Adam Sedbar, Abbot of Jervaulx

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Jervaulx Abbey ruins

Adam Sedbar or Sedbergh (c. 1502–1537) was the 23rd and last Abbot of Jervaulx Abbey in Wensleydale, Yorkshire.

Biography[edit]

Adam Sedbar had been elected abbot of the Cistercian abbey of Jervaulx in 1533 when Henry VIII introduced his plans for the Dissolution of the Monasteries. He was persuaded in 1536, somewhat reluctantly, to join in a Pilgrimage of Grace, together with other local abbots from Fountains, Bridlington and Guisborough Abbeys, in order to protest about the king's policies. The cause attracted a large number of followers, and urged on by a few fanatics, became increasingly militant. After a number of Yorkshire towns were attacked by the insurgents the King eventually decided, after some negotiation with their spokesman, to round up the ringleaders and charge them with treason. Sedbar sought sanctuary with John Scrope, 8th Baron Scrope of Bolton at his stronghold in Bolton Castle. When the King's Commissioners followed him there, Lord Scrope fled for his own safety and Sedbar hid out for several days on Witton Fell[1] but was captured on 12 May 1537 and taken with others to be tried in London.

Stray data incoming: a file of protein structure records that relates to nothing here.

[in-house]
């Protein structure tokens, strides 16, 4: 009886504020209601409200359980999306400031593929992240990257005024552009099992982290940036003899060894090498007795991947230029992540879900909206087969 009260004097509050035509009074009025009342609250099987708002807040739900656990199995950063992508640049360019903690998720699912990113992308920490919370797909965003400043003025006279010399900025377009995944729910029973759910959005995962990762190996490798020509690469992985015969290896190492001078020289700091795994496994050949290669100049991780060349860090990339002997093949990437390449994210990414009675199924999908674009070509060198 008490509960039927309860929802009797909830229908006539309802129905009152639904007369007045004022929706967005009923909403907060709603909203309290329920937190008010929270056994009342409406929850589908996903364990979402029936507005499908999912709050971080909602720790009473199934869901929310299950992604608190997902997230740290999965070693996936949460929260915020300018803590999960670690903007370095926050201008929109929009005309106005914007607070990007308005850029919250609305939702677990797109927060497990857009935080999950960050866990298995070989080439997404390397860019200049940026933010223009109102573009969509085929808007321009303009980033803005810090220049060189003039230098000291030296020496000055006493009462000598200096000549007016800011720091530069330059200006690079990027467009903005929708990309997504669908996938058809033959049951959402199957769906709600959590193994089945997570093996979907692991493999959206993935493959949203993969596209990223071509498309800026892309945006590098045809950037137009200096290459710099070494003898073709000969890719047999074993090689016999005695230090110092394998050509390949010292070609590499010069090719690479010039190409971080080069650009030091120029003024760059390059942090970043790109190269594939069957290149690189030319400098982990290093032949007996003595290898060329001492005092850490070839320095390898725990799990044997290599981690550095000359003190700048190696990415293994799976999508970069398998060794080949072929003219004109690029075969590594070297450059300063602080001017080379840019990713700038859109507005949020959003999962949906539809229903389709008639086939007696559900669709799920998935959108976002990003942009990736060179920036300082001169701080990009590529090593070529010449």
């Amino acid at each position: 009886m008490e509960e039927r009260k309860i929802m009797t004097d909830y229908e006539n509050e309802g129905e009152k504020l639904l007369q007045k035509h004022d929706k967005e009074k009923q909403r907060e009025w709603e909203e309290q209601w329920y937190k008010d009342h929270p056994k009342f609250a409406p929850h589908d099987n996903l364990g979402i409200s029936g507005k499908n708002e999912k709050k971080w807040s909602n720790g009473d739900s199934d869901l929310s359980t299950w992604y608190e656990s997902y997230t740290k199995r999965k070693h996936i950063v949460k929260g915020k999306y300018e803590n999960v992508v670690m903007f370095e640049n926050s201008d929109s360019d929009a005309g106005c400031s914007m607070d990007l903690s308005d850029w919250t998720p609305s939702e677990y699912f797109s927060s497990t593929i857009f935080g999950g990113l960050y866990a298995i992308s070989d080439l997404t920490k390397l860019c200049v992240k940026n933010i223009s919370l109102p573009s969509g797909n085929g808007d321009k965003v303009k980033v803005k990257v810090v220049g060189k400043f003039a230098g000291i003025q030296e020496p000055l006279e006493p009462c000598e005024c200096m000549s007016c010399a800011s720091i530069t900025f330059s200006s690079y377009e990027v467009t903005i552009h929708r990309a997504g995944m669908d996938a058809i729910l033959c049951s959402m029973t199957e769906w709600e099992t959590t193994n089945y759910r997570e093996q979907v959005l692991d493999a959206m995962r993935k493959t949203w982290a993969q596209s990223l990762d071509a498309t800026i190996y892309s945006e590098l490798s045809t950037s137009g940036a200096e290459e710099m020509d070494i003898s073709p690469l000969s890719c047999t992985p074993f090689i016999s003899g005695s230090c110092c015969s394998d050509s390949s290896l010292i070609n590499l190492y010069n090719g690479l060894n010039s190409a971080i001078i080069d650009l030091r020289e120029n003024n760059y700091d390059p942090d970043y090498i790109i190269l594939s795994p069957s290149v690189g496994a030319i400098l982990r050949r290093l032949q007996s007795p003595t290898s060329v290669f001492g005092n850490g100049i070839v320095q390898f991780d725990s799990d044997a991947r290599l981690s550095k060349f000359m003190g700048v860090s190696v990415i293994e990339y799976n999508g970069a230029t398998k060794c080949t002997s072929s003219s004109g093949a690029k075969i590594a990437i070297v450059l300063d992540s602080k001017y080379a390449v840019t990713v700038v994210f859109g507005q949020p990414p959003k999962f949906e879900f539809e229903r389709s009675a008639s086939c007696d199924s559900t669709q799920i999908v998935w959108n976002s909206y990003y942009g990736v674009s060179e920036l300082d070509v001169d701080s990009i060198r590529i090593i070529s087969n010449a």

He was imprisoned in the Beauchamp tower in the Tower of London, where his inscribed name on the wall "ADAM SEDBAR. ABBAS JOREVALL 1537" can still be clearly seen.[2] He was charged that "he did conspire to deprive the King of his title of Supreme Head of the English Church, and to compel him to hold a certain Parliament and convocation of the clergy of the realm, and did commit divers insurrections..." and "tried" or examined on both 25 April and 24 May. Although he claimed that the objectives of the insurrection were non-ecclesiastical he was found guilty, as were the other abbots, several monks and various lay ringleaders. He was taken with others on 2 June 1537 to Tyburn where they were hanged, drawn and quartered. The Prior of Bridlington suffered the same fate on the same day, as had the Abbot of Fountains and Prior of Guisborough a few days earlier. Their heads were all displayed on London Bridge.

See also[edit]

References[edit]

  1. ^ "Parishes: East Witton - British History Online". Retrieved 13 June 2016. 
  2. ^ "Tower of London Photo, Prisoner graffiti, Beachamp Tower". Britain Express. Retrieved 13 June 2016. 

External links[edit]